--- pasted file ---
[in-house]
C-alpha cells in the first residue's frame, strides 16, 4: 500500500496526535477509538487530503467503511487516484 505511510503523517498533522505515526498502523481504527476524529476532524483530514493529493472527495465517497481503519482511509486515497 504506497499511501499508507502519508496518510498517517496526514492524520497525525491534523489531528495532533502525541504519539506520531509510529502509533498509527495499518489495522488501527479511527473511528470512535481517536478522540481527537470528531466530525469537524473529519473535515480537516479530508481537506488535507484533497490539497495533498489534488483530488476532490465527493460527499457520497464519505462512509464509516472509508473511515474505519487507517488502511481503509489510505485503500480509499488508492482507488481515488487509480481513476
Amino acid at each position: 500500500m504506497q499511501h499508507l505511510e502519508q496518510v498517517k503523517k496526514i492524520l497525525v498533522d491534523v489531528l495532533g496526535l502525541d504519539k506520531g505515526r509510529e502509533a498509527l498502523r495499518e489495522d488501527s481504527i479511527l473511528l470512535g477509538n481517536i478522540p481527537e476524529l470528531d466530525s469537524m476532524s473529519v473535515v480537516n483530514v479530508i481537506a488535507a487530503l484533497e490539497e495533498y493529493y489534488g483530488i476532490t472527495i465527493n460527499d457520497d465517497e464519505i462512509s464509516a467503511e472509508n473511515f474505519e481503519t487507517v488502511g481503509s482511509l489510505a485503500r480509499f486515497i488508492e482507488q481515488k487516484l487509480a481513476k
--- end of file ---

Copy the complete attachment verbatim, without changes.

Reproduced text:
[in-house]
C-alpha cells in the first residue's frame, strides 16, 4: 500500500496526535477509538487530503467503511487516484 505511510503523517498533522505515526498502523481504527476524529476532524483530514493529493472527495465517497481503519482511509486515497 504506497499511501499508507502519508496518510498517517496526514492524520497525525491534523489531528495532533502525541504519539506520531509510529502509533498509527495499518489495522488501527479511527473511528470512535481517536478522540481527537470528531466530525469537524473529519473535515480537516479530508481537506488535507484533497490539497495533498489534488483530488476532490465527493460527499457520497464519505462512509464509516472509508473511515474505519487507517488502511481503509489510505485503500480509499488508492482507488481515488487509480481513476
Amino acid at each position: 500500500m504506497q499511501h499508507l505511510e502519508q496518510v498517517k503523517k496526514i492524520l497525525v498533522d491534523v489531528l495532533g496526535l502525541d504519539k506520531g505515526r509510529e502509533a498509527l498502523r495499518e489495522d488501527s481504527i479511527l473511528l470512535g477509538n481517536i478522540p481527537e476524529l470528531d466530525s469537524m476532524s473529519v473535515v480537516n483530514v479530508i481537506a488535507a487530503l484533497e490539497e495533498y493529493y489534488g483530488i476532490t472527495i465527493n460527499d457520497d465517497e464519505i462512509s464509516a467503511e472509508n473511515f474505519e481503519t487507517v488502511g481503509s482511509l489510505a485503500r480509499f486515497i488508492e482507488q481515488k487516484l487509480a481513476k